But at sunset of the third day of the journey, their boat floated alongside an island in the middle of the wide river. On a sandbank, he saw four hippopotamuses and their young plodding along in the same direction. That scene lifted his spirit. The phrase, “reverence for life,” struck him like a flash. As far as he knew, he had never read nor heard that phrase before, but at once, he realized that the phrase carried within itself the solution to the problem that had been torturing him. Schweitzer later wrote, “Only by means of reverence for life can we establish a spiritual and humane relationship with both people and all living creatures within our reach. Only in this fashion can we avoid harming others, and, within the limits of our capacity, go to their aid whenever they need us.”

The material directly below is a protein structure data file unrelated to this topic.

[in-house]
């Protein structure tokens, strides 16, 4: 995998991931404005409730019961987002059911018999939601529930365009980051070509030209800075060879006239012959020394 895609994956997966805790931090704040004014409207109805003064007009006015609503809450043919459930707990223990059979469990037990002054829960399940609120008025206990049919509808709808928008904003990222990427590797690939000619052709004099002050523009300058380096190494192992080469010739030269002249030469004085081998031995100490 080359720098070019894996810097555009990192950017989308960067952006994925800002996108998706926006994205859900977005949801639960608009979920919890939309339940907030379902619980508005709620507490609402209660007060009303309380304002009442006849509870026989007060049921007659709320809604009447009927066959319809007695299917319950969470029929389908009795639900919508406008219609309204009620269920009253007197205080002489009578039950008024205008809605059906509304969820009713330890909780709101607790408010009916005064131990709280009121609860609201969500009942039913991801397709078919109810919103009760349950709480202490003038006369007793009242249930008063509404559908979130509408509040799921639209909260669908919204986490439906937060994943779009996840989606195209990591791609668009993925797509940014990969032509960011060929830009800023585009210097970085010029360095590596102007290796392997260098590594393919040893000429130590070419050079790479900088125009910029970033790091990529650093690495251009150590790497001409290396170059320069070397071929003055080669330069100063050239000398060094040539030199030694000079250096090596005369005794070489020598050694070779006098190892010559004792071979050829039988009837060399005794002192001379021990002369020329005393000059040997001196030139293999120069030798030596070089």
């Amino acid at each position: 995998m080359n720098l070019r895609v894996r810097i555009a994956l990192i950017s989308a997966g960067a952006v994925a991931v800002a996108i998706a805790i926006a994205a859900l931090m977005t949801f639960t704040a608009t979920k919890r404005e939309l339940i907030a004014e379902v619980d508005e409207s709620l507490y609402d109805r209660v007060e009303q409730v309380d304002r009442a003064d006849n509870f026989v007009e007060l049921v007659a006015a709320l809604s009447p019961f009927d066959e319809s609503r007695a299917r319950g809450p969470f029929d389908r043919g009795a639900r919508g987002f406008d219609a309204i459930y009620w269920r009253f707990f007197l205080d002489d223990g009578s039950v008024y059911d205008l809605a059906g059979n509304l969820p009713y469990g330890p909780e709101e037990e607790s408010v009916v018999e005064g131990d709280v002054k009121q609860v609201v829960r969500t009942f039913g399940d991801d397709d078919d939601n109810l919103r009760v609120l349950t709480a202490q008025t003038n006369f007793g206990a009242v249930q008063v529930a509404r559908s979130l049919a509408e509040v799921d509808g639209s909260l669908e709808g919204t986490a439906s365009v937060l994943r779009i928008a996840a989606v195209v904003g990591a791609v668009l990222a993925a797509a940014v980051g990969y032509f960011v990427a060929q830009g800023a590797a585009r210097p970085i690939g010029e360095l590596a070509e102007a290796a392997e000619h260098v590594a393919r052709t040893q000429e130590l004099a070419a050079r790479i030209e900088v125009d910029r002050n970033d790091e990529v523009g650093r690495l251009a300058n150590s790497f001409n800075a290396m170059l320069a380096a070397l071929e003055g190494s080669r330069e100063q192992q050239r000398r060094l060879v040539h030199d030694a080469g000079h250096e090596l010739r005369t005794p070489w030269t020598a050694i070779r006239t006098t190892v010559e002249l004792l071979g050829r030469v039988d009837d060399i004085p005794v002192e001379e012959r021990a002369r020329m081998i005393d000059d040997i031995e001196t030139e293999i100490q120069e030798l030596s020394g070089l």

When Schweitzer spoke of reverence of life, he meant reverence for all of life, including not just people, but all living things, but he also recognized that we live by death. Human beings, and I guess all animals, are predators in that we live by killing and eating living things. We do not like to talk about that, but that is an obvious fact, and Schweitzer was well aware of it. Some folks think that “Reverence for life” means we should be kind to mosquitoes. Schweitzer would be appalled by that notion. He would say mosquitoes cause malaria and several other diseases—get rid of them. Schweitzer once wrote, “The farmer who has mown down a thousand flowers in his meadow as fodder for his cows, must be careful on his way home not to strike off in wanton pastime the head of a single flower by the roadside.” He says the farmer has to have fodder for his cows, so fine mow the hay but on the way home he does not have to knock down flowers with his stick, so do not do that.